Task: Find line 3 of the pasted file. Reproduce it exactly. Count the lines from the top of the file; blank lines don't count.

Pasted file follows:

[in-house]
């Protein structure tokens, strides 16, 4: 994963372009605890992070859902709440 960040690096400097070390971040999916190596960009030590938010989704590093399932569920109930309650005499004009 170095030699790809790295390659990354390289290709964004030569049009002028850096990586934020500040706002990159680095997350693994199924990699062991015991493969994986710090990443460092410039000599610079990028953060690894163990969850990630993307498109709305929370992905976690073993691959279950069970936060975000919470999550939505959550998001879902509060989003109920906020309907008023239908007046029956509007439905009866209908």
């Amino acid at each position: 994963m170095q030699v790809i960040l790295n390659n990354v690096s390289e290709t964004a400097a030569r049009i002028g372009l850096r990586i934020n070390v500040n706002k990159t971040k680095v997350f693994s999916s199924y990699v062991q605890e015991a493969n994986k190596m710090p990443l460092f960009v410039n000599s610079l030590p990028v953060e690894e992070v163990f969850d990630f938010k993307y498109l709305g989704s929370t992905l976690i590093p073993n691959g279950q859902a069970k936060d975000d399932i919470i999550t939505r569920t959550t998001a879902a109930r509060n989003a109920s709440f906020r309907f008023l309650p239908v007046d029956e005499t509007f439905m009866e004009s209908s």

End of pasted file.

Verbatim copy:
């Amino acid at each position: 994963m170095q030699v790809i960040l790295n390659n990354v690096s390289e290709t964004a400097a030569r049009i002028g372009l850096r990586i934020n070390v500040n706002k990159t971040k680095v997350f693994s999916s199924y990699v062991q605890e015991a493969n994986k190596m710090p990443l460092f960009v410039n000599s610079l030590p990028v953060e690894e992070v163990f969850d990630f938010k993307y498109l709305g989704s929370t992905l976690i590093p073993n691959g279950q859902a069970k936060d975000d399932i919470i999550t939505r569920t959550t998001a879902a109930r509060n989003a109920s709440f906020r309907f008023l309650p239908v007046d029956e005499t509007f439905m009866e004009s209908s």